On Africa’s Banking Crisis – Can Crypto Solve The Problem?

Rise of Mobile Banking

This is why mobile money has been booming in the region. Indeed, services like M-Pesa in Kenya, Wizzit in South Africa, or Celpay in Zambia are flourishing here like probably nowhere else in the world. In 2020, there were 548 million mobile money accounts registered in sub-Saharan Africa, with the total number of transactions going up to $490 billion.

Using these services is fairly simple: you would need an ID for verification and a cellphone. Millions of Africans use mobile for daily microtransactions, e.g., to pay for their groceries, cover bills, or send money to family, friends, and even small businesses.

Sounds like a solution? I’m afraid, not quite so. First, quite a lot of people here do not possess any ID and therefore have no access to mobile money. Second, the region is still battling severe hyperinflation, which goes up to two or even three digits in some countries. And third, the cost of cross-border transfers for those who work abroad is high.

Enter Cryptocurrency

So there’s no surprise that crypto solutions are wildly popular in the region. Borderless, accessible from anywhere in the world, with no bank fees or conversion, and stabler than many local currencies, cryptocurrencies help local economies and make them more resilient. Despite the warnings of most governments, they are widely used for P2P transfers, commerce, and hedging against inflation, while countries like Nigeria, South Africa, and Kenya are leading the race.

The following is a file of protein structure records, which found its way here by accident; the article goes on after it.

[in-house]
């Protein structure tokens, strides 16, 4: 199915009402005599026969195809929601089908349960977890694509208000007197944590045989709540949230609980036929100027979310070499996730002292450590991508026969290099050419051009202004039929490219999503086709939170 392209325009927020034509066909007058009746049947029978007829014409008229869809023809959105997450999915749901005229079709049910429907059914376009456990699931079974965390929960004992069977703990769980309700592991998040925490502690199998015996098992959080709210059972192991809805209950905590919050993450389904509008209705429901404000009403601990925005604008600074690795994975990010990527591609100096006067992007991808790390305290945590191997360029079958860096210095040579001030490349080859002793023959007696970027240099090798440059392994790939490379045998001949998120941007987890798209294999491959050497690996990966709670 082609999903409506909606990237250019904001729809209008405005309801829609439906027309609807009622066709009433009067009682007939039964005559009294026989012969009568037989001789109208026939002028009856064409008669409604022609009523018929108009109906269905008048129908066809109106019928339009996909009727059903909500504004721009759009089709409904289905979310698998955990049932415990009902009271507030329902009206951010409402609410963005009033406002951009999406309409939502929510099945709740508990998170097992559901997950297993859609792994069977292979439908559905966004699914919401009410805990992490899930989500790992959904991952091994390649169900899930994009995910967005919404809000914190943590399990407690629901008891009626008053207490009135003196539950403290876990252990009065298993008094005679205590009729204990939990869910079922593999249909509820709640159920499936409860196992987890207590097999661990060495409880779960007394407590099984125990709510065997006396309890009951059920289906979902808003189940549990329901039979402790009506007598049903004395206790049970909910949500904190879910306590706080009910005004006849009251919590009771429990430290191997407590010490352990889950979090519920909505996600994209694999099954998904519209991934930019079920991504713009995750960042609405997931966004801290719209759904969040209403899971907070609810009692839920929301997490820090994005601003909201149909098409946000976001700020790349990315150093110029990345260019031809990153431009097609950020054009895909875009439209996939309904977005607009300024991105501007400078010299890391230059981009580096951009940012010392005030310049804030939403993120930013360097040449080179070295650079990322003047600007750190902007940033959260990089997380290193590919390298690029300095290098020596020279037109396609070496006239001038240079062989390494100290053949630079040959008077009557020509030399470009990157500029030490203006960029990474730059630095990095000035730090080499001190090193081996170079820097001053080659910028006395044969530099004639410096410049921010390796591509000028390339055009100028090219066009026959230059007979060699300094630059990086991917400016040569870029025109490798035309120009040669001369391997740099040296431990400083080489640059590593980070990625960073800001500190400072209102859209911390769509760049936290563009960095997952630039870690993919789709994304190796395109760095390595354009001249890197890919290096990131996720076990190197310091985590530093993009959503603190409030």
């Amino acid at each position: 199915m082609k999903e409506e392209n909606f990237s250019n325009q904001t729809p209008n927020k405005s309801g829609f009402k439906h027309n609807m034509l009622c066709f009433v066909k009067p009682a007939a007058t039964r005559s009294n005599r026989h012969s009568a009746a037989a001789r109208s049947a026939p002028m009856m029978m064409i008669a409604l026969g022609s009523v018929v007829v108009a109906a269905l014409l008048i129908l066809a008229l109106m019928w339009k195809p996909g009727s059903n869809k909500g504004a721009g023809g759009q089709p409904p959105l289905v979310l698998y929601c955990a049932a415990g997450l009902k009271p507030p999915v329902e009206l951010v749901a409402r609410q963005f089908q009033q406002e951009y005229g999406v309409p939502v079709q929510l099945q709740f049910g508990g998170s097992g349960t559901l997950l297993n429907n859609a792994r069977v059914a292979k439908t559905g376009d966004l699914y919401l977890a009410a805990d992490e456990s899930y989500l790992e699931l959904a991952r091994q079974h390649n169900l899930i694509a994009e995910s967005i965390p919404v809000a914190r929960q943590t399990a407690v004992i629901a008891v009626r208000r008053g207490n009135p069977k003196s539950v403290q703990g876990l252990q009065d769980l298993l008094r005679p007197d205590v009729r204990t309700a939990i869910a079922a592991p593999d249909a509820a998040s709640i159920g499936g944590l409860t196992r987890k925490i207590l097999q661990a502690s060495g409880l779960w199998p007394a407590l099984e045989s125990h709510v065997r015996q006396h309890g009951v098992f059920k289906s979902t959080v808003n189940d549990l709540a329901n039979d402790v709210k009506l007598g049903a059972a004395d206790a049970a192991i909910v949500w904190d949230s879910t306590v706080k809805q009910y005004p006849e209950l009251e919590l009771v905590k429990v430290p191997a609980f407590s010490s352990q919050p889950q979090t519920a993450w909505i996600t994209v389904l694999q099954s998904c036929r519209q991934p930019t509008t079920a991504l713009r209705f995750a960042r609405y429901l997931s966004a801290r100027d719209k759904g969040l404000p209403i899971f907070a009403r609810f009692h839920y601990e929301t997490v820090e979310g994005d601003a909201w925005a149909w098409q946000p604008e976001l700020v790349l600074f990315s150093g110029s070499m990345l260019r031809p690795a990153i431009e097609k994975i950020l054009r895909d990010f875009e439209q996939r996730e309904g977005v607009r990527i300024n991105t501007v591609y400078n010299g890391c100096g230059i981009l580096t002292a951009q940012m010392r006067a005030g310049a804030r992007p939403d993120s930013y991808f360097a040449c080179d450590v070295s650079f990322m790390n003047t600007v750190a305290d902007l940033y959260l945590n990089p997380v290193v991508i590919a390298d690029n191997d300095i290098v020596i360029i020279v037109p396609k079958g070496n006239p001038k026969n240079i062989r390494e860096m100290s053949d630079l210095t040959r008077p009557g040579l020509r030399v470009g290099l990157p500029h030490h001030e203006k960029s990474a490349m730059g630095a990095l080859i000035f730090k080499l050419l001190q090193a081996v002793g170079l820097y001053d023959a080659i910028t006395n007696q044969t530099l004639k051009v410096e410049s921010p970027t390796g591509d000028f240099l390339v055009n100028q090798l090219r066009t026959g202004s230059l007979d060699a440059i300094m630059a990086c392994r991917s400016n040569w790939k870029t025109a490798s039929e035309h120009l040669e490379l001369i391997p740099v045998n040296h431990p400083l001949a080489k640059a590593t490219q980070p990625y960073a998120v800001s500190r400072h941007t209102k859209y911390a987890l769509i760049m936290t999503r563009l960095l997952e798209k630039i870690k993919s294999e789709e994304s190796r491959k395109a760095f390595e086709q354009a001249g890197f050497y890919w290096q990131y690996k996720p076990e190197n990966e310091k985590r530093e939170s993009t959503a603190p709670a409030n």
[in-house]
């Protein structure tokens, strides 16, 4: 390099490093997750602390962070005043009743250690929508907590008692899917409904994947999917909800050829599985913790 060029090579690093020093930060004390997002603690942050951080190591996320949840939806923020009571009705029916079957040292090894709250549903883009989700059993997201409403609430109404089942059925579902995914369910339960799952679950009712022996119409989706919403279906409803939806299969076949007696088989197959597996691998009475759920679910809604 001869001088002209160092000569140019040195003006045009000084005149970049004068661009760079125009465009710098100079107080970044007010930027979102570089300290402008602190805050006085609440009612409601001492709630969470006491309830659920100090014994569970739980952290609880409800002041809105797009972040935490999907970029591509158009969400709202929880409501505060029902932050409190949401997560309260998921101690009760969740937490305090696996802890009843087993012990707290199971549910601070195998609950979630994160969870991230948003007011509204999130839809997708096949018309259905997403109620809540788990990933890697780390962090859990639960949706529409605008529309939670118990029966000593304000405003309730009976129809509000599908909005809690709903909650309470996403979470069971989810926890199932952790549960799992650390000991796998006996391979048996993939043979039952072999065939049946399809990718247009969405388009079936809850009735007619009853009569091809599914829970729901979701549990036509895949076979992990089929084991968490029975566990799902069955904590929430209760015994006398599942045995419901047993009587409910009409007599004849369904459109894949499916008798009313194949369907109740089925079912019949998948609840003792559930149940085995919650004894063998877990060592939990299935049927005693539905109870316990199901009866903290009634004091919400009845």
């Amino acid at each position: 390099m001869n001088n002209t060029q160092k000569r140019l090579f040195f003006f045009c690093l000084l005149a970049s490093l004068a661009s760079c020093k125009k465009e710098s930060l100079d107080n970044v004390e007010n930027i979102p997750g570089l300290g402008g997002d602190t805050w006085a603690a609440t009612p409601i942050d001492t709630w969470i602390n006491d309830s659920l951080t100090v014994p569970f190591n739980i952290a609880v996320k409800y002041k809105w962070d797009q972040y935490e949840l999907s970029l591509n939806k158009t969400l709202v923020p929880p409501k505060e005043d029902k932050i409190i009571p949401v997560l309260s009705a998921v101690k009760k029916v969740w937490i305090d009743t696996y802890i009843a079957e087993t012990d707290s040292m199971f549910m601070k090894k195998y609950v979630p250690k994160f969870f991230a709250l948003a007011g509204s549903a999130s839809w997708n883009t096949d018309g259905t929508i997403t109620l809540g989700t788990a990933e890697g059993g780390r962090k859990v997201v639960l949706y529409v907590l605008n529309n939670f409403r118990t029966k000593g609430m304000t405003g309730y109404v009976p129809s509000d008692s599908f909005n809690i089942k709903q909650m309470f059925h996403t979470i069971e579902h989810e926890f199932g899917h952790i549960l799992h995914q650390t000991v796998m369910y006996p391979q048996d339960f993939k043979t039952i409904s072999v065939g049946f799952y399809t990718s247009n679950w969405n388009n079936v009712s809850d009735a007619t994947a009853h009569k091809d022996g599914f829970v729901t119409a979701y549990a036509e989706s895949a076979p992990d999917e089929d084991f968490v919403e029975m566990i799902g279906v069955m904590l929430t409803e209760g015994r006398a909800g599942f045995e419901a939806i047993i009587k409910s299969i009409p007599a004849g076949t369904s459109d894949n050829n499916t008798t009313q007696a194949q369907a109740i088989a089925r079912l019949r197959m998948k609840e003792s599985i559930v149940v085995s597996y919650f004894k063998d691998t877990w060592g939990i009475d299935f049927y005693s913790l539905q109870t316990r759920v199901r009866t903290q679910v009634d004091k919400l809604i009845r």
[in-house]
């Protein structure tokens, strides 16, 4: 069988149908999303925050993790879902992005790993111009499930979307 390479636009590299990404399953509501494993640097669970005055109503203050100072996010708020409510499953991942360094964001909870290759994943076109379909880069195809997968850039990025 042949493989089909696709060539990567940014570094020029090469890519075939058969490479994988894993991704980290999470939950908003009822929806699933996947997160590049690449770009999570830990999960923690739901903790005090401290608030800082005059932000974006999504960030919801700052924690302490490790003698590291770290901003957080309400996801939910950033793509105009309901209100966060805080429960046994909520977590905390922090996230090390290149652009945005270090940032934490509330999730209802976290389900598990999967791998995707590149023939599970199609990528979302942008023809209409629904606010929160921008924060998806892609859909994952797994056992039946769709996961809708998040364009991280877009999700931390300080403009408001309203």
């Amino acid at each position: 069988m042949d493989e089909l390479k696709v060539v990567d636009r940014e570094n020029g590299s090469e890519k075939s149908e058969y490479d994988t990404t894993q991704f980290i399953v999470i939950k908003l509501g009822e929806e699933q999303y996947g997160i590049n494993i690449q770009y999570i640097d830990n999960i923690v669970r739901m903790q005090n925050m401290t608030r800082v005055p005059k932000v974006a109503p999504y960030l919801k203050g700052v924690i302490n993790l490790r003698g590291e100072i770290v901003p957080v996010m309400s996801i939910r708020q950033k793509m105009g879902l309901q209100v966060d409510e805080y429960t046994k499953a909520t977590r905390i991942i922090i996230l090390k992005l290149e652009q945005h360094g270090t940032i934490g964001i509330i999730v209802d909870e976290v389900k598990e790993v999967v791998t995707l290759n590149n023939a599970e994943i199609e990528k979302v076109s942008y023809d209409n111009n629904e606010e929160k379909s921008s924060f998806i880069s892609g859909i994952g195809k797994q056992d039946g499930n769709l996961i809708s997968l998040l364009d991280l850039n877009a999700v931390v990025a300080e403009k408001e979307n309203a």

By the looks of it, crypto can be a real game-changer in the region. There are a few issues that need to be addressed, though. One is the dire need for regulations. Historically, Africa is the birthplace of numerous con schemes (including the infamous Nigerian scams), and financial literacy here is very low, so the risks are high. Another is the low rate of internet usage: most parts of Africa still have no access to the network. And finally, there’s the no-ID problem.

Let’s brainstorm: can we solve these problems today? In which way does the tech need to be advanced to do so in the future?

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